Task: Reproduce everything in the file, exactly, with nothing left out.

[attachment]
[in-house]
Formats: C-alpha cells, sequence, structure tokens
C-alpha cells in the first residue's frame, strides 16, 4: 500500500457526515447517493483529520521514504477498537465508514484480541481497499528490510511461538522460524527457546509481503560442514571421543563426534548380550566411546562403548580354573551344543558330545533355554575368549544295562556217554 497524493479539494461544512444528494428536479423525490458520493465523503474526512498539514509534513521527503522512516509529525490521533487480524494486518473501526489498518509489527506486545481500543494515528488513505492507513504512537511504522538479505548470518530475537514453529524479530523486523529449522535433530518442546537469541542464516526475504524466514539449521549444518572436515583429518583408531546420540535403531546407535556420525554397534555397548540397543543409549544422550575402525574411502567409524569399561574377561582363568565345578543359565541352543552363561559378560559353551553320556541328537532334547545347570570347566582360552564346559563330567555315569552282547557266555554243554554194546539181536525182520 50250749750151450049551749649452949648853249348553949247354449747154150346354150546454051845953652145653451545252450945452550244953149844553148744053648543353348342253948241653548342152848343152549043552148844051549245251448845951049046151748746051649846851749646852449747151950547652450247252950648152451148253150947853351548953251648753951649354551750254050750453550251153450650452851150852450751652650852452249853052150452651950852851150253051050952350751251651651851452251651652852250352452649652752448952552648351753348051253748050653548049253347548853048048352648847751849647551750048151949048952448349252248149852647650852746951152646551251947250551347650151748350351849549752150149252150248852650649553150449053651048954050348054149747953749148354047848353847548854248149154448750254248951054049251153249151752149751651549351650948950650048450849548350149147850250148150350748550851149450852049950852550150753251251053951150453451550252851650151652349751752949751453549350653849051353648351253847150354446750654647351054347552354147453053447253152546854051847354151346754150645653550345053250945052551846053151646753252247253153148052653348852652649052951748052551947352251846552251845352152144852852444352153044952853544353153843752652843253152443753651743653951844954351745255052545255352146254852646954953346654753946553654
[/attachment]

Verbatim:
[in-house]
Formats: C-alpha cells, sequence, structure tokens
C-alpha cells in the first residue's frame, strides 16, 4: 500500500457526515447517493483529520521514504477498537465508514484480541481497499528490510511461538522460524527457546509481503560442514571421543563426534548380550566411546562403548580354573551344543558330545533355554575368549544295562556217554 497524493479539494461544512444528494428536479423525490458520493465523503474526512498539514509534513521527503522512516509529525490521533487480524494486518473501526489498518509489527506486545481500543494515528488513505492507513504512537511504522538479505548470518530475537514453529524479530523486523529449522535433530518442546537469541542464516526475504524466514539449521549444518572436515583429518583408531546420540535403531546407535556420525554397534555397548540397543543409549544422550575402525574411502567409524569399561574377561582363568565345578543359565541352543552363561559378560559353551553320556541328537532334547545347570570347566582360552564346559563330567555315569552282547557266555554243554554194546539181536525182520 50250749750151450049551749649452949648853249348553949247354449747154150346354150546454051845953652145653451545252450945452550244953149844553148744053648543353348342253948241653548342152848343152549043552148844051549245251448845951049046151748746051649846851749646852449747151950547652450247252950648152451148253150947853351548953251648753951649354551750254050750453550251153450650452851150852450751652650852452249853052150452651950852851150253051050952350751251651651851452251651652852250352452649652752448952552648351753348051253748050653548049253347548853048048352648847751849647551750048151949048952448349252248149852647650852746951152646551251947250551347650151748350351849549752150149252150248852650649553150449053651048954050348054149747953749148354047848353847548854248149154448750254248951054049251153249151752149751651549351650948950650048450849548350149147850250148150350748550851149450852049950852550150753251251053951150453451550252851650151652349751752949751453549350653849051353648351253847150354446750654647351054347552354147453053447253152546854051847354151346754150645653550345053250945052551846053151646753252247253153148052653348852652649052951748052551947352251846552251845352152144852852444352153044952853544353153843752652843253152443753651743653951844954351745255052545255352146254852646954953346654753946553654